Contract of Carriage
What’s the meaning of a contract of carriage?
A contract of carriage is the agreement between a carrier and the user. A carrier can be an air cargo or an ocean carrier, among others, while a user can be a consignee or a consignor. It carries the duties, rights, and liabilities of the parties involved in the contract. In addition, a contracted carrier can choose when and if to provide a service. The most common types of contracts of carriage are a charter party, bill of lading, sea waybill, and air waybill. Within a contract of carriage, there are several clauses. First is the party’s involved identification, which entails the person's name, home or office address, and contact data. Secondly is the description of work, the timeline, rights, obligations and liabilities, payment schedules and compensation, and Act of God.
Clauses of a Contract of Carriage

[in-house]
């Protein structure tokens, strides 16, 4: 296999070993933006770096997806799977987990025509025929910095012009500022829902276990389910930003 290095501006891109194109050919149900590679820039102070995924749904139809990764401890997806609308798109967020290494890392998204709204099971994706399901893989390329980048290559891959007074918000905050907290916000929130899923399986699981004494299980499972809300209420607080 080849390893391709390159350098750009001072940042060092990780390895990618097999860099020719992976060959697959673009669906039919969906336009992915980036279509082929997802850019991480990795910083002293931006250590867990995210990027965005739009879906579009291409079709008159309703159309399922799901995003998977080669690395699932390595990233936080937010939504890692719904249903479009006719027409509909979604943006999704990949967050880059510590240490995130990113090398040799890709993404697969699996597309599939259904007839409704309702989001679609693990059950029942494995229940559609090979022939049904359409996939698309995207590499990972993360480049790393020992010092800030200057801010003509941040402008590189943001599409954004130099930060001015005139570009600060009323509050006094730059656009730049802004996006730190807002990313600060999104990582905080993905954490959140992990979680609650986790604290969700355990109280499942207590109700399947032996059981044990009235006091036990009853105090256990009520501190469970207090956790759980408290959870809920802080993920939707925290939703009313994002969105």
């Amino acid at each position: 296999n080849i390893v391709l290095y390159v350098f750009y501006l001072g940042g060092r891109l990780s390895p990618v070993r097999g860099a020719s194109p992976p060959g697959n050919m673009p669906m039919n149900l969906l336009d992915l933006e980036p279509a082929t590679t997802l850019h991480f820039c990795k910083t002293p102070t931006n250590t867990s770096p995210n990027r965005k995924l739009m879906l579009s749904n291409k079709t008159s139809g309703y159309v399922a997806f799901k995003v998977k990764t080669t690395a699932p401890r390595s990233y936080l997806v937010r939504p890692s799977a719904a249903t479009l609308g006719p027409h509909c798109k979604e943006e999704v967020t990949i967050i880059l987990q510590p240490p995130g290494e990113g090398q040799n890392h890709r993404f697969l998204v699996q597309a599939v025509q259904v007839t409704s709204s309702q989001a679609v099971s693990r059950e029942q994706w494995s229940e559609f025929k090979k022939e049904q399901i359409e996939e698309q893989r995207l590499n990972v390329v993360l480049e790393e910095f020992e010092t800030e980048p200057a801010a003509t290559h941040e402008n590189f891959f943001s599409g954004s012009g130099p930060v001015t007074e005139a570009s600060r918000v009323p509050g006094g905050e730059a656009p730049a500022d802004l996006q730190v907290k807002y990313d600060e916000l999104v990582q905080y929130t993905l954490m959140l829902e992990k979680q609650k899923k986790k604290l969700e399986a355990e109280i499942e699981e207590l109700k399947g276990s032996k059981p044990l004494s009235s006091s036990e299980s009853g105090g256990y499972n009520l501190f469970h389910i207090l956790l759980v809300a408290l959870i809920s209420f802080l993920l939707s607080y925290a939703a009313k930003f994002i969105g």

An Act of God permits the parties involved to avoid liabilities arising from a contract breach in the circumstances beyond their control. However, it does not excuse the operations entirely but only accommodates delays. Other clauses include insurance, dispute resolution, warranty, and signature and dateline. It's important to note that a contract of carriage has several advantages. These are that the cost is arrived at beforehand and that drawing out the rights, obligations, and liabilities is always advisable before operations commence. Additionally, a contract of carriage creates room for clarity for the involved parties.